How Do You Say “State The Problem” In Spanish?

Have you ever found yourself in a situation where you needed to communicate a problem to someone who speaks Spanish? Whether it’s a business deal gone awry or a medical emergency, being able to state the problem in Spanish is a crucial skill to have. But where do you start?

The phrase “state the problem” can be translated to Spanish as “indicar el problema”.

How Do You Pronounce The Spanish Word For “State The Problem”?

Learning to properly pronounce Spanish words is essential for effective communication. If you’re looking to say “state the problem” in Spanish, the phrase you’re looking for is “establecer el problema.”

Here is a phonetic breakdown of the phrase:

  • Es-ta-ble-cer el pro-ble-ma
  • [es-ta-βle-θer el pɾo-ble-ma]

To properly pronounce this phrase, it’s important to pay attention to the stress on each syllable. In Spanish, the stress is typically on the second-to-last syllable, so in this case, it would be on “ble” in “problema.”

Here are some tips for improving your pronunciation of “establecer el problema”:

  1. Practice saying the phrase slowly and clearly, focusing on each syllable.
  2. Listen to native Spanish speakers say the phrase and try to mimic their pronunciation.
  3. Pay attention to the stress on each syllable and practice emphasizing the correct syllable.
  4. Use online resources, such as pronunciation guides or language learning apps, to improve your pronunciation.

By following these tips and practicing regularly, you can improve your Spanish pronunciation and confidently say “state the problem” in Spanish.

Proper Grammatical Use Of The Spanish Word For “State The Problem”

Proper grammar is essential when using the phrase “state the problem” in Spanish. Using the correct verb conjugation, tense, and agreement with gender and number can make the difference between being understood or causing confusion.

Placement Of “State The Problem” In Sentences

The Spanish phrase for “state the problem” is “indicar el problema.” In a sentence, this phrase can be placed either at the beginning or at the end. For example:

  • El informe indica el problema de la falta de recursos. (The report states the problem of the lack of resources.)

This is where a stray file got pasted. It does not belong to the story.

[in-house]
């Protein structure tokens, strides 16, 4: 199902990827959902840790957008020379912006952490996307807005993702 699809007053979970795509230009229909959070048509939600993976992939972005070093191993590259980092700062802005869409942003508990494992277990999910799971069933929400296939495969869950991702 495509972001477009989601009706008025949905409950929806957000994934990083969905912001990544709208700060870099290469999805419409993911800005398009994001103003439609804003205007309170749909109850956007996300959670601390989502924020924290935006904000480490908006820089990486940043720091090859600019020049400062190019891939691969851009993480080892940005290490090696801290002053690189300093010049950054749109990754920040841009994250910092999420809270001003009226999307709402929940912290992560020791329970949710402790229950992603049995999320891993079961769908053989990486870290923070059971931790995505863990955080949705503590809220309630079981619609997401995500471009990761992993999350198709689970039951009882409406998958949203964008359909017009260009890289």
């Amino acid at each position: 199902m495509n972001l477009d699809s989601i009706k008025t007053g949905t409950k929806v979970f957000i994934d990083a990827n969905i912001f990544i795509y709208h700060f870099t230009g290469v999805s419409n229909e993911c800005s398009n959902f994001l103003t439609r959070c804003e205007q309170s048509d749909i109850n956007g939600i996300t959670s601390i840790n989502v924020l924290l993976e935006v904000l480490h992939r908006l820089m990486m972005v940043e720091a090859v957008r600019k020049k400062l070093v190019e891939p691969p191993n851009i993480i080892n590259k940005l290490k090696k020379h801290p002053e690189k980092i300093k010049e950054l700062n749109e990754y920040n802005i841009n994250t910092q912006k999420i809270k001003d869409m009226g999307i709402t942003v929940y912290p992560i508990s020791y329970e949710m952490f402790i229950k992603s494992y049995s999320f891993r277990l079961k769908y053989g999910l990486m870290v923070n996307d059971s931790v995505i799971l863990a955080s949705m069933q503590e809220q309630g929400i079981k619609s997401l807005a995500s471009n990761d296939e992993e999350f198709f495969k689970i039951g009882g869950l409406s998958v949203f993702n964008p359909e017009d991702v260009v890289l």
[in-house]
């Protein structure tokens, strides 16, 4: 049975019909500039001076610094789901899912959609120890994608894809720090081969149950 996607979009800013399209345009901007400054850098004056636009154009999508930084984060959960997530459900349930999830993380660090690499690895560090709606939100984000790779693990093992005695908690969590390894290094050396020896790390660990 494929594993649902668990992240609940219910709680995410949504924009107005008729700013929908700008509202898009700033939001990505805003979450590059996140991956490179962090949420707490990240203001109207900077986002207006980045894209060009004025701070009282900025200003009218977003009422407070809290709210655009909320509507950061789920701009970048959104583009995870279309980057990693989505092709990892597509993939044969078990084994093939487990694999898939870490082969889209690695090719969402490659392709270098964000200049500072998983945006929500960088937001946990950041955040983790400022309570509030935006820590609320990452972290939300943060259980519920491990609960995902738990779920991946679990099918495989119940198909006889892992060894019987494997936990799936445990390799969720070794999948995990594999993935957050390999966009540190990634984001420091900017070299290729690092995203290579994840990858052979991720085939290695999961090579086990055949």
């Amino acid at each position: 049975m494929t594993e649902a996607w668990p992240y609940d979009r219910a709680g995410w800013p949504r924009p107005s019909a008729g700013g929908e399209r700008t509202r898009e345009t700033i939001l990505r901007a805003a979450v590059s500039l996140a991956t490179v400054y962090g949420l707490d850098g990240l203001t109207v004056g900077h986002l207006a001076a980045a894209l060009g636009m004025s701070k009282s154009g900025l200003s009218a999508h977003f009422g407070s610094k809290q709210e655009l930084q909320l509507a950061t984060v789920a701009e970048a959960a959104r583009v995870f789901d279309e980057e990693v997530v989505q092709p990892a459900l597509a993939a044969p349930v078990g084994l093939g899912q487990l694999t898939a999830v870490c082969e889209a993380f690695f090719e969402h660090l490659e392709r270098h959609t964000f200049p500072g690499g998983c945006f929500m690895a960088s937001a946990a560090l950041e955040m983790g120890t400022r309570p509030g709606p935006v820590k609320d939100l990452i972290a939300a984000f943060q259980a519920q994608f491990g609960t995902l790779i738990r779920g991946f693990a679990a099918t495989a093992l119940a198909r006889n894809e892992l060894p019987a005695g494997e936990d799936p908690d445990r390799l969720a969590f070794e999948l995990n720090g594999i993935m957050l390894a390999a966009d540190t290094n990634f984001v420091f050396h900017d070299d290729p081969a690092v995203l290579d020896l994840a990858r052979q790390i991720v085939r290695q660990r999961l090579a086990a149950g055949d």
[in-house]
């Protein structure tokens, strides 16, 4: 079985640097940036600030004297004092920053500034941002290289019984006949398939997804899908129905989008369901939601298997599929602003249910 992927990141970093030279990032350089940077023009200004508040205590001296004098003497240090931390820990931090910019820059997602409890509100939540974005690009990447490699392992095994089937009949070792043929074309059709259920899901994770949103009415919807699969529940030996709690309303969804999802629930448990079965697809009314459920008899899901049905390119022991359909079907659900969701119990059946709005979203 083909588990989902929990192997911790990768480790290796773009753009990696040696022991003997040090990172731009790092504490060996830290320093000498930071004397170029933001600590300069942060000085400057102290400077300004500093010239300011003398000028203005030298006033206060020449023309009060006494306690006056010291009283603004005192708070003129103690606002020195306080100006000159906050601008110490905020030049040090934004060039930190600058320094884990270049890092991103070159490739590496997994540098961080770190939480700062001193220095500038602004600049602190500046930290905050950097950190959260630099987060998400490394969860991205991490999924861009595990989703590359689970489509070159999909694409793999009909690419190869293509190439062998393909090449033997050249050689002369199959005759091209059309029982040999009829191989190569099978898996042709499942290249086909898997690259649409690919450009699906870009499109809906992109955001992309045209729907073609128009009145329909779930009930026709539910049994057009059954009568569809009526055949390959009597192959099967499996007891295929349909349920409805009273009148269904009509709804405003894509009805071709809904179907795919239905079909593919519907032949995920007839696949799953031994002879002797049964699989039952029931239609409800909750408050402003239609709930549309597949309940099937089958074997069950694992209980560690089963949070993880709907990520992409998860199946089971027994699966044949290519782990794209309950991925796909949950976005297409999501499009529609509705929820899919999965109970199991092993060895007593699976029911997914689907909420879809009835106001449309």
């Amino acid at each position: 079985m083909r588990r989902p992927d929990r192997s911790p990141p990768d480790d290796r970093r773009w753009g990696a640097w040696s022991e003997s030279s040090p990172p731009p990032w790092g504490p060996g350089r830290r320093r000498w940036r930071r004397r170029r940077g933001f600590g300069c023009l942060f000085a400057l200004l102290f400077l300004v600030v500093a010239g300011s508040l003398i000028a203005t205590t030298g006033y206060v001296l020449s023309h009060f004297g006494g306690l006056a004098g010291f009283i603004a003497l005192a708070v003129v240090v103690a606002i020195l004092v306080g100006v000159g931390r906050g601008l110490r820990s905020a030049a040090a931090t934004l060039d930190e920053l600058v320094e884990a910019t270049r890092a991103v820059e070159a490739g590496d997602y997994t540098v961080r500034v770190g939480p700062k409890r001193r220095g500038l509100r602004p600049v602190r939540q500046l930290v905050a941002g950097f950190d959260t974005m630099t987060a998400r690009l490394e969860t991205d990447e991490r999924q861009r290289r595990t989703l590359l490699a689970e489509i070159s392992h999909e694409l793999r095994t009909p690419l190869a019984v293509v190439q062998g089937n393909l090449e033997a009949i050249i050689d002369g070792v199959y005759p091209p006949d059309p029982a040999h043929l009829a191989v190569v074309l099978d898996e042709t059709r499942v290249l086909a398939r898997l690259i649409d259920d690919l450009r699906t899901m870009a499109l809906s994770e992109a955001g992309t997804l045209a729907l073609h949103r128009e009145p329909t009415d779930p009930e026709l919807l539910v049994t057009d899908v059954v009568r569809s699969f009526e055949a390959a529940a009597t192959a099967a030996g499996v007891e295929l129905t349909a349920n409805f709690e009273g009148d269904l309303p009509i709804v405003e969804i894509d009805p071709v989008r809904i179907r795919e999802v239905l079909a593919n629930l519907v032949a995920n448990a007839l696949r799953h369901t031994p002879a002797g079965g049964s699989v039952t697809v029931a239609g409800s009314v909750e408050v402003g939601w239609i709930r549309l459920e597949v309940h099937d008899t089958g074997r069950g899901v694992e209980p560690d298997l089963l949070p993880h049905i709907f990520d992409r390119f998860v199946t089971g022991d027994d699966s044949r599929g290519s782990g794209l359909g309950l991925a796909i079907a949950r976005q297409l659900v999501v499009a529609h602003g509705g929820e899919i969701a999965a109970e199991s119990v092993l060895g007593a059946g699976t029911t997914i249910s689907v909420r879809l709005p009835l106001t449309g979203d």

• La falta de recursos es el problema que el informe indica. (The lack of resources is the problem that the report states.)

Verb Conjugations Or Tenses

The verb “indicar” is a regular -ar verb, so it follows the same conjugation pattern as other -ar verbs. Here are the present tense conjugations:

Subject Pronoun Indicar Conjugation
yo indico
él/ella/usted indica
nosotros/nosotras indicamos
vosotros/vosotras indicáis
ellos/ellas/ustedes indican

When using “indicar el problema” in the past tense, the verb “indicar” should be conjugated in the preterite tense:

  • El informe indicó el problema de la falta de recursos. (The report stated the problem of the lack of resources.)

Agreement With Gender And Number

In Spanish, nouns and adjectives must agree in both gender (masculine or feminine) and number (singular or plural). When using “indicar el problema,” the noun “problema” is masculine and singular. If referring to a feminine or plural problem, the noun should be changed accordingly:

  • El informe indica los problemas de la falta de recursos y la mala gestión. (The report states the problems of the lack of resources and poor management.)

Common Exceptions

There are no common exceptions to the proper use of “indicar el problema.” However, it is important to note that in some Spanish-speaking countries, different variations of the phrase may be used. For example, in Mexico, “señalar el problema” is a common alternative.

Examples Of Phrases Using The Spanish Word For “State The Problem”

When it comes to communicating effectively in Spanish, it’s important to know how to state the problem clearly. In this section, we will provide you with some common phrases that include the Spanish word for “state the problem” and explain how they are used in sentences. Additionally, we will provide some example Spanish dialogues (with translations) using state the problem.

Common Phrases

Here are some common phrases that include the Spanish word for “state the problem”:

Phrase Translation
Plantear el problema To state the problem
Explicar el problema To explain the problem
Poner de manifiesto el problema To bring the problem to light
Describir el problema To describe the problem

These phrases can be used in a variety of contexts, such as in a business meeting, a doctor’s appointment, or a personal conversation. Let’s take a look at some examples.

Examples In Sentences

Here are some examples of how to use the phrases in sentences:

  • Antes de comenzar la reunión, necesitamos plantear el problema que estamos tratando de resolver. (Before we begin the meeting, we need to state the problem we are trying to solve.)
  • El médico me pidió que explicara el problema que estaba teniendo con mi espalda. (The doctor asked me to explain the problem I was having with my back.)